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Dry Needling with the Use of FRSc Technique in Addition to Standard Rehabilitation Program for Chronic Low Back Pain: A Randomized Controlled Trial Using Both PROMs and Measurement Tools

J Pain Res. 2024 Mar 13;17:1041-1053. doi: 10.2147/JPR.S450119. eCollection 2024.


PURPOSE: Dry needling (DN) has gained popularity for musculoskeletal conditions, but its commercial use often surpasses scientific evidence. The novel Five Regulatory Systems Concept (FRSc) of DN shows potential therapeutic mechanisms, including chronic low back pain (LBP). However, rigorous clinical assessment with patient-reported outcome measures (PROMs) and objective measures are necessary. This study aimed to evaluate the effect of DN according to pain levels, postural control and selected gait parameters in patients with chronic LBP.

PATIENTS AND METHODS: This prospective, double-blinded, randomized controlled study involved 30 patients with LBP allocated in the experimental (n=15, rehabilitation+ FRSc DN) or control group (n=15, rehabilitation + sham DN). The Roland-Morris questionnaire (RMQ) and Visual Analog Scale (VAS) were used as PROMs. Moreover, the posturography method for posture and balance control and the treadmill for gait analysis were used as objective tools. Measurements were taken before and immediately after the intervention and during 1- and 3-month follow up.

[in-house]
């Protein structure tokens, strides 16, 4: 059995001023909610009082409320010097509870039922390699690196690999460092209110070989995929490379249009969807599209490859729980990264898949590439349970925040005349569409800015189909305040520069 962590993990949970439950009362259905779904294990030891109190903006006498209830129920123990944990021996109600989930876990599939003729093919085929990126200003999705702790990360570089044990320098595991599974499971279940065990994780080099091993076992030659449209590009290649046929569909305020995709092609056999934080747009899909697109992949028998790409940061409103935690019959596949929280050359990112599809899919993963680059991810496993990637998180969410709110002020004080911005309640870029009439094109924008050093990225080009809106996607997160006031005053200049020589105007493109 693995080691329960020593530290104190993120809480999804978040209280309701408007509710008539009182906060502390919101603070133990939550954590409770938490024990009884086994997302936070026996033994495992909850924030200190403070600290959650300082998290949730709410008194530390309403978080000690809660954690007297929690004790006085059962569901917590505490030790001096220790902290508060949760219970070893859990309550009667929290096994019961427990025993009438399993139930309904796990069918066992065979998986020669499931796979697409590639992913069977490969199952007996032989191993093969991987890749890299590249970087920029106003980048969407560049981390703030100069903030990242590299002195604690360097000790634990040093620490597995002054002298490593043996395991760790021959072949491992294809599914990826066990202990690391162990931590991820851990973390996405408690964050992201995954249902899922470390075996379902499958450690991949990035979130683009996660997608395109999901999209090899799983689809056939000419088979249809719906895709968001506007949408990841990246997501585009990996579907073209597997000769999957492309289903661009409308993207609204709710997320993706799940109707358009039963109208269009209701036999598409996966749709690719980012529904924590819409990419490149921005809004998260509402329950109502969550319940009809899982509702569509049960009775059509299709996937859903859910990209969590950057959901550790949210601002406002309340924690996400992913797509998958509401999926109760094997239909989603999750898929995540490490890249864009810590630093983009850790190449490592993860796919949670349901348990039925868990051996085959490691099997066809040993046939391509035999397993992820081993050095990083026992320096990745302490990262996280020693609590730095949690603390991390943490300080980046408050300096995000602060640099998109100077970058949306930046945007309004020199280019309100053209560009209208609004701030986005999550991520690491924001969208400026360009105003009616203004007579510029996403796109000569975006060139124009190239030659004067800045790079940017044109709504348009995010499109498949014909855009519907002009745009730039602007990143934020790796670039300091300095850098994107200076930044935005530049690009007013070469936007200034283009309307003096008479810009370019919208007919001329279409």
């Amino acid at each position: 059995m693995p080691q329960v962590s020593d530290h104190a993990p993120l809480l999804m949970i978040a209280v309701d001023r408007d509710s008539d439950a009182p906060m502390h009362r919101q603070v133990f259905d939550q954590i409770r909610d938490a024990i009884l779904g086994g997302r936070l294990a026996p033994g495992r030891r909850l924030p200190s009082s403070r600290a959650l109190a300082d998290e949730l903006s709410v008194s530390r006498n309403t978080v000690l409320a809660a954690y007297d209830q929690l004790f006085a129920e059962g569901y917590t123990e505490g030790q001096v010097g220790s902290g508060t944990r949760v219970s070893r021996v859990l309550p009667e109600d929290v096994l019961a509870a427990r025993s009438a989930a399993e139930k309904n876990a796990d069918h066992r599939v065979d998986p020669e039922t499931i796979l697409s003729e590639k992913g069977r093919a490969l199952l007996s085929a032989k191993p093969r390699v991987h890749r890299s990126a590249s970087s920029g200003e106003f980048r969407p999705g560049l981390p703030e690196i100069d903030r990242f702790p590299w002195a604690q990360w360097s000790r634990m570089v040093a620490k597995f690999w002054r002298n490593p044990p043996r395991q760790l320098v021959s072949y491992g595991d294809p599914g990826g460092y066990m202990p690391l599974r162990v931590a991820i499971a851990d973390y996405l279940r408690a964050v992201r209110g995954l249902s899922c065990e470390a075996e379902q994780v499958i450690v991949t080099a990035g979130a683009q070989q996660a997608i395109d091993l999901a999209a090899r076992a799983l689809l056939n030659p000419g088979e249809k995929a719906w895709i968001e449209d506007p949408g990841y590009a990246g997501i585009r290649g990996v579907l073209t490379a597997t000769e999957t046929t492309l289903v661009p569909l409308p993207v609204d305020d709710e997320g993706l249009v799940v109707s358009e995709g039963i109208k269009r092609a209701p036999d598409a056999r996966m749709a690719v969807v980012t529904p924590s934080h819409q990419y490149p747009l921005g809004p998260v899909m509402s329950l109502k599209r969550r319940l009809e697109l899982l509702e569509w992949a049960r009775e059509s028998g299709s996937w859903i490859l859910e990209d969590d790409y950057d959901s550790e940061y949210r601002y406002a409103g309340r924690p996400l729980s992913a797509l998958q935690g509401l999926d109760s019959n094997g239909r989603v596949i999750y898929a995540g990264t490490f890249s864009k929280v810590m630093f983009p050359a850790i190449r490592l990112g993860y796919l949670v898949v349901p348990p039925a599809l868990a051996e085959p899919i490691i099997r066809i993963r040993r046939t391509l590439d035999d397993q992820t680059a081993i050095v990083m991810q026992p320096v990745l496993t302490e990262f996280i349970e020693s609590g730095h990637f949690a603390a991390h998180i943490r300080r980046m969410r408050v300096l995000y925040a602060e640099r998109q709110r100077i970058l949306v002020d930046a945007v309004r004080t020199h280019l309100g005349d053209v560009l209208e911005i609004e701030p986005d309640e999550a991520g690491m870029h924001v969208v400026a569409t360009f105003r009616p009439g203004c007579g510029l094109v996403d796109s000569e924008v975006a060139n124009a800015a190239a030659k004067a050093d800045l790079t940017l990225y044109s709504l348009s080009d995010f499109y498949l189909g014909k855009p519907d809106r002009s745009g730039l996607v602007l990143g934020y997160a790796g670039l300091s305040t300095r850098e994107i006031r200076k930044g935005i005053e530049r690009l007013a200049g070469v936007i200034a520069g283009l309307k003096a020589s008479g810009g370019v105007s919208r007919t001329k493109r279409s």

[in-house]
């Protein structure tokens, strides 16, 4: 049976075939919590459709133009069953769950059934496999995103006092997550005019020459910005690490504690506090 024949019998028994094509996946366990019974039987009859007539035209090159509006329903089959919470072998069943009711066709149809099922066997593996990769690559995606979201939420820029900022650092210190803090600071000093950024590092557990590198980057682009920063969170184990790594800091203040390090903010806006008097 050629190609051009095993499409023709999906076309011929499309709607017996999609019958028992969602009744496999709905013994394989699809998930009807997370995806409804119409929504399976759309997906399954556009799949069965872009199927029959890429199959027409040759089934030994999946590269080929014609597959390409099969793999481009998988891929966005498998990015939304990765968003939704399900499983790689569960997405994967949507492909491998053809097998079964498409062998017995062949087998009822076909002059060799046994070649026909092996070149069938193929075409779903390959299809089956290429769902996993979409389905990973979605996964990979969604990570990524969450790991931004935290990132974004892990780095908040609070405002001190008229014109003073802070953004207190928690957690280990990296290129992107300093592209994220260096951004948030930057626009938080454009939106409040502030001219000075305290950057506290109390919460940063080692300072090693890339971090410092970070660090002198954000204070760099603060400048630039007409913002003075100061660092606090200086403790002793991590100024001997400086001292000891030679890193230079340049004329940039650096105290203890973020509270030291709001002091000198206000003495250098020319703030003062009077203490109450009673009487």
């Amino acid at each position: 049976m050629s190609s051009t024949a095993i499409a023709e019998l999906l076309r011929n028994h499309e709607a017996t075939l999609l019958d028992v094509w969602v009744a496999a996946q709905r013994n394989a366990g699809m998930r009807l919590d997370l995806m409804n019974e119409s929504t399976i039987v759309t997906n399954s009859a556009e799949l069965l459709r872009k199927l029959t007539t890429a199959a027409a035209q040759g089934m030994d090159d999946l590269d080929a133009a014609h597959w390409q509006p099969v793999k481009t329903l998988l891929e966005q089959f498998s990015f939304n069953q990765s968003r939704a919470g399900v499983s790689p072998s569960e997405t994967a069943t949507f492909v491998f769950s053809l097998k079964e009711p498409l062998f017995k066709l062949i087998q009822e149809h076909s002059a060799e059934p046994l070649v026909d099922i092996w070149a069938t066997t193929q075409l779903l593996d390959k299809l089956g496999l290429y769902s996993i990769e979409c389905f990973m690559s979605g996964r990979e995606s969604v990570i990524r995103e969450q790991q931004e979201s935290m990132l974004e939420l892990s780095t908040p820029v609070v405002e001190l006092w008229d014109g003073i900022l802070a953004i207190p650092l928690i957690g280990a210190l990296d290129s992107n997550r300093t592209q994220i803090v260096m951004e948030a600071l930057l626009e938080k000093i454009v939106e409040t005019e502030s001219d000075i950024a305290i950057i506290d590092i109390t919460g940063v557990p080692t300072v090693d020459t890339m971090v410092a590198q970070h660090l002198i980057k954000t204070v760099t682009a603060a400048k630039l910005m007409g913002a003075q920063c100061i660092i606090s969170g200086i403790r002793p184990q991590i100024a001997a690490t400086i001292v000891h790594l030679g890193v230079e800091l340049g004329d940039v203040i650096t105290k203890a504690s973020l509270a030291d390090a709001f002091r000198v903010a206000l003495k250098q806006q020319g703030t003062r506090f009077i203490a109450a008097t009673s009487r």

RESULTS: There was a statistically significantly greater improvement in the RMQ in the experimental group compared to the controls (p=0.923 before and p<0.001 after treatment, as well as p<0.001 after 1 and 3 months). Despite the favorable analgesic effect, a significant advantage of the experimental group over the controls in this respect is worth noting (p=0.001 in favor of DN in all intergroup comparisons concerning results from the subjective assessment of pain (VAS). A statistically insignificant post-treatment improvement in balance and postural stability was noted in both groups, although the effects appeared to be short-term. Surprisingly, again, DN had no advantage over sham interventions. In both groups, all changes in the swing phase were statistically insignificant (p=0.201 for the dominant and p=0.283 for the non-dominant side) for the initial swing phase. In both groups, all changes in the stance phase were statistically insignificant (p=0.480 for the dominant and p=0.410 for the non-dominant side of the body).

CONCLUSION: DN based on the FRSc appears promising as an effective adjunct to standard rehabilitation for LBP, showing improvements in functional performance and pain reduction.

PMID:38510562 | PMC:PMC10950681 | DOI:10.2147/JPR.S450119


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